How and where to sell "vintage" books?
March 24, 2005 7:35 AM   Subscribe

Where's the best place to sell "vintage" books, and how do I find out about pricing them?

I've got a collection of books, some 19th century, some early 20th, many with interesting and attractive bindings. Unfortunately we need to sell them as we're moving to a smaller house. Where would be the best place to sell these, and how would I price them (without using an expensive valuing service)? I also have many children's annuals from the 1960s, e.g. Rupert, Dandy, Beano. Any help would be much appreciated!
posted by tommyc to Work & Money (9 answers total) 1 user marked this as a favorite
I don't know too much myself, but here is a similar question that might have some helpful answers for you.
posted by louigi at 7:50 AM on March 24, 2005

Tommyc, where are you? In NYC we have the Strand and Books of Wonder. As an ex-employee of the Strand (though not a book buyer) I want to warn you that they may not be worth as much as you think. Strand sells leatherbound 19th-century books of no particular worth by the foot to set designers and decorators, if that illuminates the issue at all.
posted by scratch at 8:30 AM on March 24, 2005

Response by poster: Thanks louigi, I got some good tips from that thread.

Hi scratch, I'm actually in London, England so I'm not planning a visit to the Strand any time soon (as much as I might want to). Also I'm guessing many of these books will have an appeal to Brits because of their "Englishness"
posted by tommyc at 10:43 AM on March 24, 2005

ABEBooks as referenced on the thread louigi linked above.

I've not sold there myself (I sell records on GEMM), but the function is the same - a well-designed database with books from thousands of individual sellers. Use the database to figure out how to price your titles based on condition. If it's not in there, it's either very low value or very rare.
posted by omnidrew at 10:57 AM on March 24, 2005

Best answer: 1. Casual sellers should know ABEbooks requires you to download its software, apply online and pay a minimum US$25 monthly fee in order to sell through its sites. It may be worth it if you have a number of books to sell during that month, but it's probably not the way to go for a casual seller with only a handful of books.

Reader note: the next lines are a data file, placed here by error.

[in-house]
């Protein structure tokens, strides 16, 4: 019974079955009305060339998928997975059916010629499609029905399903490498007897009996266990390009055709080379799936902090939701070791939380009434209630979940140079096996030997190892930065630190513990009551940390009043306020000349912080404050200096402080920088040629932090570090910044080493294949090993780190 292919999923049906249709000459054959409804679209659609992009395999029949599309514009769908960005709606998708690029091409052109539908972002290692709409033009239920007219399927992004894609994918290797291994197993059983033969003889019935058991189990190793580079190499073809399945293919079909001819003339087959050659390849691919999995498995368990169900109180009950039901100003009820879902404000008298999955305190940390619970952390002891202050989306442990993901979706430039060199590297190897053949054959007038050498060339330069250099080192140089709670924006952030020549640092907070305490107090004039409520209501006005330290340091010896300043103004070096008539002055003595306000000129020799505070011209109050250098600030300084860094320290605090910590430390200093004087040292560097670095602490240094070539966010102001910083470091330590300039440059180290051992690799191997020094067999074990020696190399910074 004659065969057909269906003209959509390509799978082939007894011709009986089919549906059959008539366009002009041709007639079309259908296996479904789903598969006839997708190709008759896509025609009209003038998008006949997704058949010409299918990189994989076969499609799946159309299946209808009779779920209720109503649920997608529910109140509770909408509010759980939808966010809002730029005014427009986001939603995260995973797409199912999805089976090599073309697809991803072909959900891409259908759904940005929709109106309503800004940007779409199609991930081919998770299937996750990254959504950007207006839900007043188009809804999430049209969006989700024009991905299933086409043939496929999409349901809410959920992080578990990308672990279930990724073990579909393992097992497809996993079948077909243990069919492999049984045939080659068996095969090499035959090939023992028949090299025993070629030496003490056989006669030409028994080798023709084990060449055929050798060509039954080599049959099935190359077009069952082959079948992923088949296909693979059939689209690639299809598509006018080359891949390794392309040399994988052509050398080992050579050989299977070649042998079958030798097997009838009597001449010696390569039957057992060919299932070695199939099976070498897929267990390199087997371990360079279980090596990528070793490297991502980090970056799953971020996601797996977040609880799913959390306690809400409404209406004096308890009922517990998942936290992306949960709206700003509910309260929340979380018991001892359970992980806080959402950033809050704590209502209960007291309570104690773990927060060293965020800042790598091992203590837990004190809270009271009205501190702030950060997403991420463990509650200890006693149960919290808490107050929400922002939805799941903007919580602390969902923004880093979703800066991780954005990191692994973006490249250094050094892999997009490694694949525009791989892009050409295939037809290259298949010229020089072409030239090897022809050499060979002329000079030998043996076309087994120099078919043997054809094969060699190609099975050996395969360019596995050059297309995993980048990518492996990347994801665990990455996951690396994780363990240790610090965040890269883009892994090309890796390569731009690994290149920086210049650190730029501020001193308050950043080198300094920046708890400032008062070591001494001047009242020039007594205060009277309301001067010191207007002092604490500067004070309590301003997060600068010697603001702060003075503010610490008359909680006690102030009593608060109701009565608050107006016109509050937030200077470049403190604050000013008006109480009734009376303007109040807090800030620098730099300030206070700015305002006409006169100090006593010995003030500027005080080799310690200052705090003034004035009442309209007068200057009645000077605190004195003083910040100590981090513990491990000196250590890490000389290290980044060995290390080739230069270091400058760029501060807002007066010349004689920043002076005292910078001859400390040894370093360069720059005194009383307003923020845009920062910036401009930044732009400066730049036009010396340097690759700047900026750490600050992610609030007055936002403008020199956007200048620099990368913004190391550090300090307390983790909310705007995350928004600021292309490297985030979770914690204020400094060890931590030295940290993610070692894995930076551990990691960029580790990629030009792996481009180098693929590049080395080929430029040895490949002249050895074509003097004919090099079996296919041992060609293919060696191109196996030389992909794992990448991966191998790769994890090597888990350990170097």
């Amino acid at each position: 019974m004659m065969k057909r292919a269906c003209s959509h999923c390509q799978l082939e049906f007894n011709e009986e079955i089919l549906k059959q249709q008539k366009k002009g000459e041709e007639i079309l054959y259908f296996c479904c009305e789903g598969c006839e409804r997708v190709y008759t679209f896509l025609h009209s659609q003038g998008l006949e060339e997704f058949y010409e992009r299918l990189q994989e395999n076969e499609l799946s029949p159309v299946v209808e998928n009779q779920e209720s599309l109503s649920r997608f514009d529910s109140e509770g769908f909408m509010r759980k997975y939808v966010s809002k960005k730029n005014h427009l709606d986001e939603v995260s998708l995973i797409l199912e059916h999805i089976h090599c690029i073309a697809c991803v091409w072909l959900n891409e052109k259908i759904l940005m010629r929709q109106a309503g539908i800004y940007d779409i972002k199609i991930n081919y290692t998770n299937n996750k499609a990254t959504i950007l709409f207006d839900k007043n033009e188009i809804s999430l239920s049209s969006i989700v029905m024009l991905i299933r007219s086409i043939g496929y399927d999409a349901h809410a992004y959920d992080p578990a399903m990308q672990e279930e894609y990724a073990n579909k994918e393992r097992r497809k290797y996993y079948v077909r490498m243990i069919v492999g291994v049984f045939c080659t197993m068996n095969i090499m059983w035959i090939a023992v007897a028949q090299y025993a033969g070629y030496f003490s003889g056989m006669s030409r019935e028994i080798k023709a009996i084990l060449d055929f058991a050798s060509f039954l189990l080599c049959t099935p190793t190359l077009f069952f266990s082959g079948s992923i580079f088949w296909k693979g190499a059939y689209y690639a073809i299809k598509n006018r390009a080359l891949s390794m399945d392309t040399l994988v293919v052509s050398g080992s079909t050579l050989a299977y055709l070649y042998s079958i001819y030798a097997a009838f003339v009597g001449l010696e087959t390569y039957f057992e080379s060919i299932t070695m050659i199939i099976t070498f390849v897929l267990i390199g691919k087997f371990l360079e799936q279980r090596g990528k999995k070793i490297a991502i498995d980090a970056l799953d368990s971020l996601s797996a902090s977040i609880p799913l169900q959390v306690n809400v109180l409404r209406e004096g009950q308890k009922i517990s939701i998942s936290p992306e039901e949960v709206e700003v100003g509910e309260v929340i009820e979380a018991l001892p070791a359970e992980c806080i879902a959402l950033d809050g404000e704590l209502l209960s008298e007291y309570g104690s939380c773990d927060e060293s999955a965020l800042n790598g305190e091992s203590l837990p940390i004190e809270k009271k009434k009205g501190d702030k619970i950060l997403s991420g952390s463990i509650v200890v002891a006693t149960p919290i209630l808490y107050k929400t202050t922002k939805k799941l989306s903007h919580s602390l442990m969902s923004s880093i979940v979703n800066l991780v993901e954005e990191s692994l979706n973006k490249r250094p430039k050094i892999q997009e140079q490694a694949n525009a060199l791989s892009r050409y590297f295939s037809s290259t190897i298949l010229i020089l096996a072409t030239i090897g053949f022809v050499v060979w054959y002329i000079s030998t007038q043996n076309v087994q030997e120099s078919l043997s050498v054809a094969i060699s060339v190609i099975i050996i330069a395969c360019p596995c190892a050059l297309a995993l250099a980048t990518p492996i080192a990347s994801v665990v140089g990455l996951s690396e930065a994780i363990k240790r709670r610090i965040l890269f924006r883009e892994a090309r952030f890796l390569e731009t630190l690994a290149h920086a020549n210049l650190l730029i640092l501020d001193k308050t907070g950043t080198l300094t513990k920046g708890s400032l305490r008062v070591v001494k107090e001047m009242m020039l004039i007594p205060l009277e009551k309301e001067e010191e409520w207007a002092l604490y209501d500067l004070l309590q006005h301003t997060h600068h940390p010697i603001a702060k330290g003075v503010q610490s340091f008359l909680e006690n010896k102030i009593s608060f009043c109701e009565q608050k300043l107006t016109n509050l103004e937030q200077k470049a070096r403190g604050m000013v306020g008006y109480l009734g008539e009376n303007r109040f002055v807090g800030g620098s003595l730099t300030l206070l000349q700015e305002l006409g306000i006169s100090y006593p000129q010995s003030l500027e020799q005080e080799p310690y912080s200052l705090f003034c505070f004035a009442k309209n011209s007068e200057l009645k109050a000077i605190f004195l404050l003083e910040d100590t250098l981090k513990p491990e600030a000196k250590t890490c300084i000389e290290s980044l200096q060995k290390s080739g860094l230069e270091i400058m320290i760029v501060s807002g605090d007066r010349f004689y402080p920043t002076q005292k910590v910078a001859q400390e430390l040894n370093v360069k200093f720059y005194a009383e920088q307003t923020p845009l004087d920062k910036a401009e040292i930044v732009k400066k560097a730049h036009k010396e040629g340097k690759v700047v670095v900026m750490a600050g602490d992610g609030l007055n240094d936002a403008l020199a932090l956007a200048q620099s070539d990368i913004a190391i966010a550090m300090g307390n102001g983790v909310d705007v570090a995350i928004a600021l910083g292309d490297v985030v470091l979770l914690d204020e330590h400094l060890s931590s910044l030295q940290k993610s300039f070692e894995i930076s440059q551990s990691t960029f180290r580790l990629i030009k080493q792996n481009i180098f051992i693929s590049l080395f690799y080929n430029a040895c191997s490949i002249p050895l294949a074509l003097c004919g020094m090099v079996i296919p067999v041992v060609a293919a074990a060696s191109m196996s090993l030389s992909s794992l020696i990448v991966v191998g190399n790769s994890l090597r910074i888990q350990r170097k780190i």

2. The best way to find the value of a book online is to use Bookfinder, a search engine for buyers. It's not as well-known as ABEBooks but it's search strength is at least its equal, and in my experience often provides more comprehensive results, as demonstrated in this AskMe thread. Most major book search engines tap the same databases, but Bookfinder by default also lists books with similar titles, which can make all the difference when sellers' titles have slight variations. Remember, too, that asking prices are just that; the true value of a book might be significantly lower than the sometimes-overly-hopeful prices listed online. Still, it's probably the easiest way to get a general sense of the market for specific books.

Questions of condition and market interest, however, are best settled by also taking the books to a local used or rare book dealer. The store I work in routinely offers appraisals of small numbers of books for free when people come in and say, "I'm wondering how much this is worth." Ask around for reputable dealers nearby.

Overall, my suggestion would be to use Bookfinder to get a general sense of what other sellers are asking for similar editions, then take the books to a few of the more knowledgeable antiquarian bookshops in town to see what they'll offer. You'll then have to decide if you want to invest time and effort to list the books at an auction site. I'd estimate that if you go to an honest bookshop you'll be offered between 1/5 to 1/3 of what the owner expects to ask for it, depending on how much chance the owner thinks s/he has of selling the books to someone else. That's the tradeoff for asking a business with significant overhead to assume the risk that the books won't sell at all.

If you don't like that percentage, or are convinced the books are particularly collectible, then by all means try auctioning them yourself. I wouldn't be surprised if you eventually end up taking most of them to a shop, though.
posted by mediareport at 12:02 AM on March 25, 2005

(Oh, please take the fractions above with a huge grain of salt; book valuation is obviously a highly subjective procedure and different stores/employees may have widely differing opinions on the value of a given book. If you want absolute precision, do something else.)
posted by mediareport at 12:15 AM on March 25, 2005

Response by poster: You stars! Thank you all for your help!
posted by tommyc at 4:41 AM on March 25, 2005

No problem. There's really no substitute for calling around and then visiting used bookshops to get a sense of various dealers' competence and honesty. Some places might require appointments, although most U.S. stores I've visited don't.

[Btw, posting at 3am I missed the fact that ABE requires only that you convert your list of books "into an electronic format." If you use something like Excel, ABE can import it, and thus doesn't require that you use its own program. Sorry for the confusion.]
posted by mediareport at 6:13 PM on March 25, 2005

For British annuals such as the Beano, you might want to take a look at 26Pigs
posted by IndigoJones at 9:57 AM on March 26, 2005

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